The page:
CFPB Begins Debt Collection Rulemaking Process

The Consumer Financial Protection Bureau (“CFPB”) issued an Advanced Notice of Proposed Rulemaking on November 5th, thus starting to exercise its rulemaking authority by taking a step towards the adoption of debt collection rules.  Under the Dodd-Frank Act, the CFPB is the first federal agency with authority to issue rules under the Fair Debt Collection Practices Act (“FDCPA”).  The CFPB is also authorized by the Dodd-Frank Act to issue rules prohibiting unfair, deceptive or abusive acts or practices. The CFPB announced the Advance Notice which will seek public comments on how to regulate the multi-million dollar debt collection industry.  The CFPB is looking for feedback from the public on rules which may require accuracy of documents shared between all collection parties, such as settlement firms and buyers; establish new restrictions on originating creditors; and update rules on how collectors communicate to consumers.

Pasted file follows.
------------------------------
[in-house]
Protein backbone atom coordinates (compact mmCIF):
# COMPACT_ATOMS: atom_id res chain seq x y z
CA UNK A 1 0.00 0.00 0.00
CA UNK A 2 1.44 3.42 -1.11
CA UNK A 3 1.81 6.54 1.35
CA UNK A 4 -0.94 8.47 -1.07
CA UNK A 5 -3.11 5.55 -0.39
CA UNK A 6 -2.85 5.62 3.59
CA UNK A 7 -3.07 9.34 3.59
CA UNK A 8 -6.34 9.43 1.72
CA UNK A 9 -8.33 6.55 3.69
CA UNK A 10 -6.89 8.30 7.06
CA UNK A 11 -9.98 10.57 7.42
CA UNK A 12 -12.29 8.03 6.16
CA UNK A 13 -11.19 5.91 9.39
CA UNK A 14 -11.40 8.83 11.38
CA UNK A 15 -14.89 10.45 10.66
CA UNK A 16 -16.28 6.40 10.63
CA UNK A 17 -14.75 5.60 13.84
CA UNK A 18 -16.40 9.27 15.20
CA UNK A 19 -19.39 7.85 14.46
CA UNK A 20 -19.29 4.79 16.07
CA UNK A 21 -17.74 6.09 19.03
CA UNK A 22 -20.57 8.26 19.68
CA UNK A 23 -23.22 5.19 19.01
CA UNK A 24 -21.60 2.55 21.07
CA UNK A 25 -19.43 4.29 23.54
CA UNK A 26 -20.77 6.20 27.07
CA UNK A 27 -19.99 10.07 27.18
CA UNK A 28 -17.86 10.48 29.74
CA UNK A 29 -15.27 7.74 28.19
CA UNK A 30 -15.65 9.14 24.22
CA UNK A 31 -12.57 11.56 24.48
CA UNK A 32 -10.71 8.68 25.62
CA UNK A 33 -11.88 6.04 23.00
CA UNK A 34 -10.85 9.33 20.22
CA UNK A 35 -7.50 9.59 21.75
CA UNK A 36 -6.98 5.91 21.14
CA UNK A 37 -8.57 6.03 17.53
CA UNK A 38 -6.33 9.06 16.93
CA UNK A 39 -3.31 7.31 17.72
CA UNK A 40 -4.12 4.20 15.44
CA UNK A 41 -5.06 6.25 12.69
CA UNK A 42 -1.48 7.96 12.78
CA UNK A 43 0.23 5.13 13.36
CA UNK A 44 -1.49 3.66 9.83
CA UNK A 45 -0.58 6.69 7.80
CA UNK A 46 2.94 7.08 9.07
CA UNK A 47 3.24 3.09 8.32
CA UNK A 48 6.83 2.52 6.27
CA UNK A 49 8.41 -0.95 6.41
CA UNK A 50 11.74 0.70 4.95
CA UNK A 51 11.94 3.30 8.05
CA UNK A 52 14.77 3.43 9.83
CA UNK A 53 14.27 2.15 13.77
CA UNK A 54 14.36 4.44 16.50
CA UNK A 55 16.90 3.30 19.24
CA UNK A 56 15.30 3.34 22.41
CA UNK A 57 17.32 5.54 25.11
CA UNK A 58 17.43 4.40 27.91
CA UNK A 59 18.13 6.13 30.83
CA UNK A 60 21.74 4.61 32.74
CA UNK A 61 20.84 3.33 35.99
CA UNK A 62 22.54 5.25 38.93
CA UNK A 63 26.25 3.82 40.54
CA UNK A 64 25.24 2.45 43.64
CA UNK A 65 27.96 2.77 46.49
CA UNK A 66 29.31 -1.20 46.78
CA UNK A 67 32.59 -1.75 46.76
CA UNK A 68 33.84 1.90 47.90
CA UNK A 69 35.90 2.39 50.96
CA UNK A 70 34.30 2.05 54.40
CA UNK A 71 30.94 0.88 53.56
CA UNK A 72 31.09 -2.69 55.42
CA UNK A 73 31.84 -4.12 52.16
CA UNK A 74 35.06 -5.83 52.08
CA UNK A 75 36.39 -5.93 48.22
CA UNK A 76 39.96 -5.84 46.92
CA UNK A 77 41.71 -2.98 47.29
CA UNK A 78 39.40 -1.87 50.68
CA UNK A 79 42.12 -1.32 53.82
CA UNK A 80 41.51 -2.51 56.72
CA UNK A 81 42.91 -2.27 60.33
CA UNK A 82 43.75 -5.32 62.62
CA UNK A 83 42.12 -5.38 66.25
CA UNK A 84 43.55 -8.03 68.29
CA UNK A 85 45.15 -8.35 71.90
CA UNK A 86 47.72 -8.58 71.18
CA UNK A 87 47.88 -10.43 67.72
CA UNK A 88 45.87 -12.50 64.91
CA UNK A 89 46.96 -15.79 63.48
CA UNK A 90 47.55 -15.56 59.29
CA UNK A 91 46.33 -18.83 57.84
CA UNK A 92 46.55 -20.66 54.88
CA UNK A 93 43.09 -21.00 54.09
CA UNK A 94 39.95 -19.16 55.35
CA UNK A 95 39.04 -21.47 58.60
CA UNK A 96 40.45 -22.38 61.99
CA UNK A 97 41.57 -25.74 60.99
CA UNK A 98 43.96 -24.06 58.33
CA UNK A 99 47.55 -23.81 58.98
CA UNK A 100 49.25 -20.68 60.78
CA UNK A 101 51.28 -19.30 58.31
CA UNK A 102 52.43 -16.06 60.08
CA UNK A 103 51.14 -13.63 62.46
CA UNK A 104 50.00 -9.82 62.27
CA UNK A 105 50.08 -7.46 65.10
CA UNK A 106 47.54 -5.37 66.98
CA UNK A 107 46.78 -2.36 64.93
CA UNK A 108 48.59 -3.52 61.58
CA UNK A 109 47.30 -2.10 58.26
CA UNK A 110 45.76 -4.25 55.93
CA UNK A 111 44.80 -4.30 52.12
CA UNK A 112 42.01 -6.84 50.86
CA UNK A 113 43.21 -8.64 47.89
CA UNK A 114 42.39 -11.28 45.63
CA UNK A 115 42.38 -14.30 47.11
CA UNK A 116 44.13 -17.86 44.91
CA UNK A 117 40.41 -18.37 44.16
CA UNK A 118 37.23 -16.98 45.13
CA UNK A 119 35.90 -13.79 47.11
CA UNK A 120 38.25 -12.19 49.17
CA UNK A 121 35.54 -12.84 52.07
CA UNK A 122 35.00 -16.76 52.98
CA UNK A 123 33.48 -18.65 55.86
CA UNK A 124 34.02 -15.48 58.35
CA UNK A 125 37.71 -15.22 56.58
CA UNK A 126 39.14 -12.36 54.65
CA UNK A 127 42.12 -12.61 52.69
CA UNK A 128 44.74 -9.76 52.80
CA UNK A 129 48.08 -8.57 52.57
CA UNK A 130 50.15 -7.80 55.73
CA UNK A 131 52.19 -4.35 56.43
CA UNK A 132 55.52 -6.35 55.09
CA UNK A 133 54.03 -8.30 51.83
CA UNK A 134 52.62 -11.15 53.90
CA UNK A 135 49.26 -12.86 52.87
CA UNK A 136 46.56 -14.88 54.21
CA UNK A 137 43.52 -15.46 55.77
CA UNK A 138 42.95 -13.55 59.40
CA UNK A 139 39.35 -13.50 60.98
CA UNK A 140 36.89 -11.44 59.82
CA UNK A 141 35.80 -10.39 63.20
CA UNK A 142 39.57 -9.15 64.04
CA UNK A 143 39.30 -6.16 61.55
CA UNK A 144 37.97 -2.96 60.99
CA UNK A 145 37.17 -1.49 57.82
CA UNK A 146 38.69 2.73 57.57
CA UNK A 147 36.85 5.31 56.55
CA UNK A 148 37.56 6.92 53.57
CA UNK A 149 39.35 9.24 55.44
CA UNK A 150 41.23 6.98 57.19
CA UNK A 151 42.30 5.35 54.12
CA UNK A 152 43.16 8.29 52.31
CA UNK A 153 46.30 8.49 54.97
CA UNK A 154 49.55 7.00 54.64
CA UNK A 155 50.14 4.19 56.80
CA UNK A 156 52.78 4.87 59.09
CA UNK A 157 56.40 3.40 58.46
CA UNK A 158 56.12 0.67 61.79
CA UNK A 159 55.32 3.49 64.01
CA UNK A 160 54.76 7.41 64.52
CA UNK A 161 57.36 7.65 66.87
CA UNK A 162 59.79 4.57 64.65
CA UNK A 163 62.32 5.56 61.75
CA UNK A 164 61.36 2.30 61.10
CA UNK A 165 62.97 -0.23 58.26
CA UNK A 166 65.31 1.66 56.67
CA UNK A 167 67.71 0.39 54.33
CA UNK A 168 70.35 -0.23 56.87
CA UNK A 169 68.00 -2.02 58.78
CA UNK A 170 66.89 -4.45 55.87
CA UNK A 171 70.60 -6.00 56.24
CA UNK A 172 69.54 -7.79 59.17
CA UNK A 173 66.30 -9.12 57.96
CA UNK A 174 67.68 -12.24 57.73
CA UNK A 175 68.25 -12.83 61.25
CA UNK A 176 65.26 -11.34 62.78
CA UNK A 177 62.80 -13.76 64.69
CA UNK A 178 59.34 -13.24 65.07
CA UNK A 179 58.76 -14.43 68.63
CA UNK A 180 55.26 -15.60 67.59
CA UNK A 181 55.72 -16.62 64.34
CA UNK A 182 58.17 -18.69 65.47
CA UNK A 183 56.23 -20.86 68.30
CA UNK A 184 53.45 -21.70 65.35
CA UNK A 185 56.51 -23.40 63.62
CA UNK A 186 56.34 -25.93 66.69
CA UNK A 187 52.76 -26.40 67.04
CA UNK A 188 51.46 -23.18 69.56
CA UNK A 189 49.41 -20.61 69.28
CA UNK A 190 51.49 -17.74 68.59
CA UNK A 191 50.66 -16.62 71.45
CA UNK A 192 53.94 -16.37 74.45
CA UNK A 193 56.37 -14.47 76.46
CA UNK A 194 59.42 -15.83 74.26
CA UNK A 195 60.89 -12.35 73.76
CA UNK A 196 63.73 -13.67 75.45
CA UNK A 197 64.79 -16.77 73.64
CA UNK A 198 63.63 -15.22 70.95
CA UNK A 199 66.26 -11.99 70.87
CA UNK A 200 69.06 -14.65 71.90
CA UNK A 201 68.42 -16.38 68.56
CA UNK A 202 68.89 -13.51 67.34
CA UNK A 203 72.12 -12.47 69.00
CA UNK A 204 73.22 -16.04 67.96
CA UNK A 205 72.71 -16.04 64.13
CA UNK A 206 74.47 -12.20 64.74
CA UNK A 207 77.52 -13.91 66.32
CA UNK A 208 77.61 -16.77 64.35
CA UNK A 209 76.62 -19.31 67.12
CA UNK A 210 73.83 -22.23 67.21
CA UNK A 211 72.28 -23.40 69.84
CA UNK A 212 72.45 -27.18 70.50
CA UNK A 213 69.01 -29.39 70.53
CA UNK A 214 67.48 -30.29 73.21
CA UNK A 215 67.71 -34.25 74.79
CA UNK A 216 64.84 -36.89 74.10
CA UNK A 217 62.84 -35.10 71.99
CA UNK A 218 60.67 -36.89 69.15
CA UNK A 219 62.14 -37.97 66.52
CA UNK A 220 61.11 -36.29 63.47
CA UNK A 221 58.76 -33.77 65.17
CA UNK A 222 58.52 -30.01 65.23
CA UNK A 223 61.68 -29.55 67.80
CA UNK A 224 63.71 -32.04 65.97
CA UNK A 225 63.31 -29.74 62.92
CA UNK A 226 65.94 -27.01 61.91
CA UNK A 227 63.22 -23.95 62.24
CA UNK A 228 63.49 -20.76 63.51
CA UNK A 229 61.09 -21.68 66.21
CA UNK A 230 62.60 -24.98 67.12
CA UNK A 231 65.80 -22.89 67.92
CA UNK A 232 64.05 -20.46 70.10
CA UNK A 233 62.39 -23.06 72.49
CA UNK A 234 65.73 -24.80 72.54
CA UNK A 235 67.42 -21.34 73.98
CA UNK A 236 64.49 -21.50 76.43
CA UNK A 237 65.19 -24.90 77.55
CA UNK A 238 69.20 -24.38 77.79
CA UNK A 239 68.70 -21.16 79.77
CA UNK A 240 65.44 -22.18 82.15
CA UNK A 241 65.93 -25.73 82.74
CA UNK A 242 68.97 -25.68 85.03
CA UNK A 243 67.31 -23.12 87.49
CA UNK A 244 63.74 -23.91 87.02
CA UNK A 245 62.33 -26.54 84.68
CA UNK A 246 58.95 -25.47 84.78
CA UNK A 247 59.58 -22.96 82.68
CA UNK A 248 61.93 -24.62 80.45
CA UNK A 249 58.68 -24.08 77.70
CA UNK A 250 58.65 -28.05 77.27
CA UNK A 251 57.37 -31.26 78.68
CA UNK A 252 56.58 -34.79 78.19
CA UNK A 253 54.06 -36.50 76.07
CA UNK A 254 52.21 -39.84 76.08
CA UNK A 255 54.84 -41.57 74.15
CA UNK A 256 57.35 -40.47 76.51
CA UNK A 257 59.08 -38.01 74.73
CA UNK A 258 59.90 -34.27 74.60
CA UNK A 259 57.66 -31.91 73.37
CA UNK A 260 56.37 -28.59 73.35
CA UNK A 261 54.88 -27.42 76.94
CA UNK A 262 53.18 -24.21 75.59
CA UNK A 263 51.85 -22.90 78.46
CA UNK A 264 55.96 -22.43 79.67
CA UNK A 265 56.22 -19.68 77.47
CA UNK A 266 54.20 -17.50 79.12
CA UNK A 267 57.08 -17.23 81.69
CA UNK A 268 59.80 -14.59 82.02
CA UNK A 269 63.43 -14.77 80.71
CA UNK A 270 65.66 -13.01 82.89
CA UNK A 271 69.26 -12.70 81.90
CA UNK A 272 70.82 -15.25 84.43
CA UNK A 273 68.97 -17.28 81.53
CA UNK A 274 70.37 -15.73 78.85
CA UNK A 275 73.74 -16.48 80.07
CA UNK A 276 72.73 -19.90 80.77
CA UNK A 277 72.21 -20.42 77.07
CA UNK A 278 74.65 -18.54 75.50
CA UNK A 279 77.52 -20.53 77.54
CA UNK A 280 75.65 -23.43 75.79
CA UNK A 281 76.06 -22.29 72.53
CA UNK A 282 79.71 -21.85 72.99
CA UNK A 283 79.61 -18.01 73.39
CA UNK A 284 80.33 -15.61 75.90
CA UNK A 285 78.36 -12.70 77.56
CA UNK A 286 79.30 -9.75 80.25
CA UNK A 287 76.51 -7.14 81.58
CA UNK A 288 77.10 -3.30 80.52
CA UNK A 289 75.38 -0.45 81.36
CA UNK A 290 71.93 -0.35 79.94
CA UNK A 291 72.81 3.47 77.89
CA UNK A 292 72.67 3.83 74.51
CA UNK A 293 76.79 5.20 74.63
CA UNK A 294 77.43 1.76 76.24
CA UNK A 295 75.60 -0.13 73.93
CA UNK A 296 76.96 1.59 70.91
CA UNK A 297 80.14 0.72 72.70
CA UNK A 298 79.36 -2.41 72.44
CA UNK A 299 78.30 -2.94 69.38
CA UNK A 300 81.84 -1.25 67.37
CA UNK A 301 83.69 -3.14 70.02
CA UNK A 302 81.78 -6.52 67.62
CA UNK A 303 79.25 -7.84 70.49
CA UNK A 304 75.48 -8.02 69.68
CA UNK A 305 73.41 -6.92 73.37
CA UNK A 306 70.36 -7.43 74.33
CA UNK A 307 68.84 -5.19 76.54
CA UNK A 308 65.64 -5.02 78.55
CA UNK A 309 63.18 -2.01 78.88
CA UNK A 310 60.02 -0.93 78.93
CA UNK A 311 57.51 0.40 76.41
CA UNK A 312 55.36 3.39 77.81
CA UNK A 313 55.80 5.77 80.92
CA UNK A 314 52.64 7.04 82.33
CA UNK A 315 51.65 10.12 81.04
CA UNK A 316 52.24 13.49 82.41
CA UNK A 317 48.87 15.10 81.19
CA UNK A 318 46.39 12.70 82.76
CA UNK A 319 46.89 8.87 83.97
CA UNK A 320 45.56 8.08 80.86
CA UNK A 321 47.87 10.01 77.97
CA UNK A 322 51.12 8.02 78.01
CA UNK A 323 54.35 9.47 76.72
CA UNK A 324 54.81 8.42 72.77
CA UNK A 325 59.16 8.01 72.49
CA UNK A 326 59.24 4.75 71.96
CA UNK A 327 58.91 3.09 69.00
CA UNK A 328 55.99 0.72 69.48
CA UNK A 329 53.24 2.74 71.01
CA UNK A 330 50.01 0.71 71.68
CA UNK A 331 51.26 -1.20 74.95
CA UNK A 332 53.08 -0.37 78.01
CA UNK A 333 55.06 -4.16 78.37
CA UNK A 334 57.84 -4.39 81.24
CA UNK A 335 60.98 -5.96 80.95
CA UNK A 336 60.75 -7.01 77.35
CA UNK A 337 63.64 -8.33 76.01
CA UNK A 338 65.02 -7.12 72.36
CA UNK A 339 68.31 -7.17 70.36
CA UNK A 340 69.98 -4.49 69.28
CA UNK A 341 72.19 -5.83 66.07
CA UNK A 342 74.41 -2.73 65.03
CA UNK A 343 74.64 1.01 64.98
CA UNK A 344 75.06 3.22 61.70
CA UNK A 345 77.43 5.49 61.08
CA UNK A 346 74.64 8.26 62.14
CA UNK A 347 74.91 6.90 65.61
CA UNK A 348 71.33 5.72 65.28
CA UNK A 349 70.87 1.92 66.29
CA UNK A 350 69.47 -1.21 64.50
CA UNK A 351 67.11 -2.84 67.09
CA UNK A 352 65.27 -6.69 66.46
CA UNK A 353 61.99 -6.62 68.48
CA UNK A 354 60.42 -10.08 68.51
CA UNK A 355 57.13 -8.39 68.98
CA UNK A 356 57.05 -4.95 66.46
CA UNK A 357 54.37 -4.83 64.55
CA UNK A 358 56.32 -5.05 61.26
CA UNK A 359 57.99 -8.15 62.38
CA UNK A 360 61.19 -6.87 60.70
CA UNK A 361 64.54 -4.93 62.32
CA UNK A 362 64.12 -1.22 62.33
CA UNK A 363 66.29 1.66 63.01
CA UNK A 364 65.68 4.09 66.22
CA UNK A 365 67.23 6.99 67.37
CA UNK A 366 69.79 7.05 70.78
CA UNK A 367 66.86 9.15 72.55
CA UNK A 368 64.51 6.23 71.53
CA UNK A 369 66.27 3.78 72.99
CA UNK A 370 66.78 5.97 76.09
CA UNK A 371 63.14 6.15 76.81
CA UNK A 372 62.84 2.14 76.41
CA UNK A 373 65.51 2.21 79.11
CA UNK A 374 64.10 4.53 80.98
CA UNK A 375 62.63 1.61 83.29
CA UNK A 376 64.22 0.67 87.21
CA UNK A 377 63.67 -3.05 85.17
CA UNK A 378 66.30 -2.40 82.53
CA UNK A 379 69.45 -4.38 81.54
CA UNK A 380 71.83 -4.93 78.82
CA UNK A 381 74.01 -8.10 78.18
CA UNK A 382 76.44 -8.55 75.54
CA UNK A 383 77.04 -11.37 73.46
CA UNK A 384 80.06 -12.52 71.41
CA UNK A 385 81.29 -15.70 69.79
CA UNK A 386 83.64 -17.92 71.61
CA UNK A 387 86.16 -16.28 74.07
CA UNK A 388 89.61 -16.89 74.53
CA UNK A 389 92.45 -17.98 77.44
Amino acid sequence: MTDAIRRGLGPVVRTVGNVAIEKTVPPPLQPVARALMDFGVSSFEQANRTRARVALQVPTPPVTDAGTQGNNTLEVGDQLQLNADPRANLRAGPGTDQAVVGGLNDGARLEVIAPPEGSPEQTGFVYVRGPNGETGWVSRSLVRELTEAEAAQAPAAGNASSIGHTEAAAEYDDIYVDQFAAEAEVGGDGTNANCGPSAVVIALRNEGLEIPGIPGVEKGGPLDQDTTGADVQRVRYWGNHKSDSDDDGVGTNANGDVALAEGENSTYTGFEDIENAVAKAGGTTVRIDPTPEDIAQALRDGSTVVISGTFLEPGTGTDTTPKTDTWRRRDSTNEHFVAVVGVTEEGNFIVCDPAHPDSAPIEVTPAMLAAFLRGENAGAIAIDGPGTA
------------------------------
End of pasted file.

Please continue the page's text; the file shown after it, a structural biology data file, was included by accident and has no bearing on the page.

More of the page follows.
In a call with reporters the CFPB Director Richard Cordray said: “Updating the legal framework to protect today’s consumers and to allow fair and appropriate use of modern technology is a high priority for the Consumer Bureau, which motivates this Advance Notice of Proposed Rulemaking.   We are seeking to hear from the public- consumers, consumer advocates, creditors, debt buyers, and debt collectors- about what works and what does not in the current debt collection market.”

A 90-day comment period began on November 6th and the public may visit to participate.  The Regulation Room project was created by joint efforts of the CFPB and the Cornell University e-Rulemaking Initiative to facilitate the commenting process and to make it easy and user-friendly.  The public may also comment on the Advance Notice by following the instructions on .

Cordray is optimistic in regards to the regulations the CFPB will make and their effect on the industry: “It will take some time to change this industry in a lasting way.  But we will work closely with stakeholders to achieve a better markletplace.  Both consumers and responsible businesses stand to benefit by improved debt collection standards.”